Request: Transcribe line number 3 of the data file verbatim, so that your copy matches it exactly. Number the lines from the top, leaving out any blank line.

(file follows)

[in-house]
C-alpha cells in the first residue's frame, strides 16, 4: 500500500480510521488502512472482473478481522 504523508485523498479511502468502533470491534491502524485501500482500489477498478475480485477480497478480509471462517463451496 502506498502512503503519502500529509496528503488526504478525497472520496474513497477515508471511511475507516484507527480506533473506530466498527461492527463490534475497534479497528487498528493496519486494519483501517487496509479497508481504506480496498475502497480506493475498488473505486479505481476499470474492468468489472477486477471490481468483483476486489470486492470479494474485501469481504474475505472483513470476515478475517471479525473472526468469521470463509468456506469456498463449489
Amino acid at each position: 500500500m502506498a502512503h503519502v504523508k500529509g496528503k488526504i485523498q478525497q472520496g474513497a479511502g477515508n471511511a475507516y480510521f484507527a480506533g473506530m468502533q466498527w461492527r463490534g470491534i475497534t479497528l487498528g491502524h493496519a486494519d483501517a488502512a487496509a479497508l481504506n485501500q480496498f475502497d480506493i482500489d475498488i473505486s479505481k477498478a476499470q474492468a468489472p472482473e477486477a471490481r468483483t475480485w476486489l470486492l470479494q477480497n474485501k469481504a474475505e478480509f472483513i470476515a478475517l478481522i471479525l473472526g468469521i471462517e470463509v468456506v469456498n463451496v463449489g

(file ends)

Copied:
Amino acid at each position: 500500500m502506498a502512503h503519502v504523508k500529509g496528503k488526504i485523498q478525497q472520496g474513497a479511502g477515508n471511511a475507516y480510521f484507527a480506533g473506530m468502533q466498527w461492527r463490534g470491534i475497534t479497528l487498528g491502524h493496519a486494519d483501517a488502512a487496509a479497508l481504506n485501500q480496498f475502497d480506493i482500489d475498488i473505486s479505481k477498478a476499470q474492468a468489472p472482473e477486477a471490481r468483483t475480485w476486489l470486492l470479494q477480497n474485501k469481504a474475505e478480509f472483513i470476515a478475517l478481522i471479525l473472526g468469521i471462517e470463509v468456506v469456498n463451496v463449489g